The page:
Sesame will become the 9th major food allergen officially recognized by the United States (FDA) on January 1st, 2023. The industry will have roughly two years to incorporate labeling changes to accommodate this new requirement. This clear labeling initiative is warranted to improve transparency, reduce allergic reactions, and protect this vulnerable population.
Sesame allergies are more common than one would think. Approximately 0.1% or 350,000 Americans experience allergic reactions or sensitivity to the ingredient sesame, thus justifying this major change and the addition to the Priority Allergen List (PAL). Symptoms from sesame reactions can range anywhere from hives to anaphylaxis and can even be potentially fatal to some individuals.
How to disclose allergens:
Mislabelling or misrepresentation of an allergy is a serious issue and can lead to enforcement action for your product. The proper format(s) to disclose a major allergen on food labeling in the United States is as follows:
In parentheses following the name of the ingredient. Examples: “lecithin (soy),” “flour (wheat),” and “whey (milk)”
Immediately after or next to the list of ingredients in a “contains” statement. Example: “Contains wheat, milk, and soy.”
When this new change comes into force, sesame must appear clearly in the ingredients listing. However, sesame will not be required to be listed if it is within a spice or flavoring. It will also not need to be listed when sesame is assumed within the common or usual name of a food (e.g. Tahini is made from sesame seed). It is important that consumers are aware of any allergens within their foods at the time of purchase. Taking precautions and clearly labeling your ingredient can help save lives. The industry is urged to transparently disclose sesame wherever possible. Taking an honest approach is always suggested when it comes to allergens.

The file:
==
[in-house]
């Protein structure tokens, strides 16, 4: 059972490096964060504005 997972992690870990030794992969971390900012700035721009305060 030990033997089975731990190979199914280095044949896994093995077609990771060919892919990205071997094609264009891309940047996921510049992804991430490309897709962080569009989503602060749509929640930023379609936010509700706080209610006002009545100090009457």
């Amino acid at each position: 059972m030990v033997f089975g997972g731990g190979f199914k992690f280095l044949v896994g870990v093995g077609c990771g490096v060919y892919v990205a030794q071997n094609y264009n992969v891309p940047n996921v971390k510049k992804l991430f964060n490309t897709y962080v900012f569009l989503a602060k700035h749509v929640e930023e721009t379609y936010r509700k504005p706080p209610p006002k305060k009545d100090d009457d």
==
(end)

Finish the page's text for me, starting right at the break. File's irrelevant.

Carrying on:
Other names for sesame are Benne, gingelly, seeds, sesamol, sesamum indicum, sim, tahini, and til. It is important that these ingredients will now be called out clearly as providing sesame to avoid where possible, any confusion, allergic reactions, and potential hospitalizations.
The FDA can enforce incorrect allergen labeling similarly to an adulterated or misbranded product. They can take actions such as warning letters, recalls, import refusals, or product seizures. In most cases where incorrect labeling has been identified the company can and will recall the product voluntarily. The seriousness of incorrect labeling can be fatal and should be taken very seriously.
Sesame is a recognized priority allergen in many major markets such as Canada, the EU, and now the USA. Sesame is the largest food allergy in Israel and its commonality is spreading.
The original/other eight major US allergens are Milk, Tree Nuts, Eggs, Peanuts, Fish, Wheat, Shellfish, and Soybeans.
How Quality Smart Solutions can help:
Please contact our team for more information on labeling of allergens, or other food labeling projects. Our specialists are here to help!
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